Friday, November 17, 2006

Headscarf Day

In mid-October, an Afghan woman was gunned down on the street, in broad daylight, in Fremont, California. Most seem to agree that she was murdered because she was wearing a Muslim headscarf, and this past Monday women leaders in the community organized a "Wear a Hijab to Work Day." There's a lot to discuss here, and about the talk I gave last week at McGill University called "'Beauty and the Burka:' Makeovers and Global Feminisms" at which I was thrilled to meet Homa Hoodfar, and about the recent move in the Netherlands to ban the burka from all public spaces (which is worn by a small number of women in the Netherlands, suggesting that what is at stake is much more than, if not completely irrelevant to, "women's oppression"), but I'm on my way to Chicago. Hopefully, I'll figure out how to juggle my schedule and this transition soon.

Monday, October 30, 2006

Muslim Dress

While prepping for class tomorrow, I found this extensive Powerpoint presentation on veils and veiling practices at Women Living Under Muslim Laws. Also, there's a slew of articles and essays about gender and dress in the News and Views section.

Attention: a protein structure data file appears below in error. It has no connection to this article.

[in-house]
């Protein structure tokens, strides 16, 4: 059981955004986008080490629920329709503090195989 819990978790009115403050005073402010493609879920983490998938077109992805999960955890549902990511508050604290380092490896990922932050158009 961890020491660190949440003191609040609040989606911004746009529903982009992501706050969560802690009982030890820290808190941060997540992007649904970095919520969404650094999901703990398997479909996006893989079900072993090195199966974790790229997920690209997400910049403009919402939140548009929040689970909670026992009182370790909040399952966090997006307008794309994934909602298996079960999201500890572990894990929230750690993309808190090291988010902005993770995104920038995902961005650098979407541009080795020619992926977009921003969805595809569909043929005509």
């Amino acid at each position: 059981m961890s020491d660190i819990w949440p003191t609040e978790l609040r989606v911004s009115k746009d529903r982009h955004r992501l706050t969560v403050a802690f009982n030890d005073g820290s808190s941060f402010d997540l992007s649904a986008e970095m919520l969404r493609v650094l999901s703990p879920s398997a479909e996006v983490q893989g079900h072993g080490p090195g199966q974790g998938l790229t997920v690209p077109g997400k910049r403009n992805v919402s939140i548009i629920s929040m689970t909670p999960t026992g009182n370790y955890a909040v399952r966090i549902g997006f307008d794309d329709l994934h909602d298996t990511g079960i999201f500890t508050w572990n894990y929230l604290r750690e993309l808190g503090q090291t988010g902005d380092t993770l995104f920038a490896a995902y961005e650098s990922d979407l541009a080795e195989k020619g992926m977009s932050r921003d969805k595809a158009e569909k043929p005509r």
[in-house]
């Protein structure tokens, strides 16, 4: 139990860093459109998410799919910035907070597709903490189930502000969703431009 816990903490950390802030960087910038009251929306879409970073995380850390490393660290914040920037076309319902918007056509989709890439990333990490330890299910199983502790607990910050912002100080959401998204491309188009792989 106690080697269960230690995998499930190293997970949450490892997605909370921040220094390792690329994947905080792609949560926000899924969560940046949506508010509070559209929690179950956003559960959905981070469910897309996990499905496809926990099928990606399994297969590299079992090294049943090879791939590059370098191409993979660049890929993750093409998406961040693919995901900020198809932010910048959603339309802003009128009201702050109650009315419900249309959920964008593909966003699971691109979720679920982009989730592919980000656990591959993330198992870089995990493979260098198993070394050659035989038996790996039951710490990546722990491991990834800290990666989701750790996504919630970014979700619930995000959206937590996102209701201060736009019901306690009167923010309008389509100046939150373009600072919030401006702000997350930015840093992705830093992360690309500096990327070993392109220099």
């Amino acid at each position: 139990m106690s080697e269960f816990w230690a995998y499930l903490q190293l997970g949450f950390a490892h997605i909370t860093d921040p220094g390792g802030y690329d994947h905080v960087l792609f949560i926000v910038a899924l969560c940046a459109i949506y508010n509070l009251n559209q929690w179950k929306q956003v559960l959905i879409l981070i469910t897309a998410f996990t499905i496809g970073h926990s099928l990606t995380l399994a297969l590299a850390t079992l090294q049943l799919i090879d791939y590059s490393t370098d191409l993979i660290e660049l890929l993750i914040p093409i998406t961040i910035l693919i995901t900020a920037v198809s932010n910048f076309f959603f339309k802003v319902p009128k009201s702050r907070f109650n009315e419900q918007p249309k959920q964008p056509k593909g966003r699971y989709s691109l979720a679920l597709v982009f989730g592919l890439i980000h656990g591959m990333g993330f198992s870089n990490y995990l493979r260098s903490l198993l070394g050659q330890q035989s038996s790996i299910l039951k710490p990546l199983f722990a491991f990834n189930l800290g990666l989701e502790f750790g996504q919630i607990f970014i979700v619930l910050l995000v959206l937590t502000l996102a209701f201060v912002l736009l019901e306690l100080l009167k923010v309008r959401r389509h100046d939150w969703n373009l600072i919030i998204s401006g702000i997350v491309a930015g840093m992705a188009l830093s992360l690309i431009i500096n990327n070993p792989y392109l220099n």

Thursday, October 26, 2006

Shaved Women

I photocopied a "first person" essay from a 2005 Teen Vogue for my course today, written by a French Muslim schoolgirl who shaved her head rather than go without her headscarf (in 2004, France banned the Islamic headscarf and other "overt" religious symbols from state schools). I hope the essay (tragically titled "French Dressing") will inspire my students to consider challenges to the limits of tolerance discourse which, as political theorist Wendy Brown argues, is too often also a civilizational discourse. Or at least push them to rethink their "commonsensical" assumptions about hijab (always oppressive) and the women who wear it (always oppressed). More on this later from next week's lecture.

But it's not unusual to find interesting reporting in women's fashion magazines (though most follows certain generic conventions, which is a fascinating topic in itself). For instance, the most recent issue of Marie Claire features the first interview with Lynndie England from federal prison.

That said, this is a test post made past my bedtime.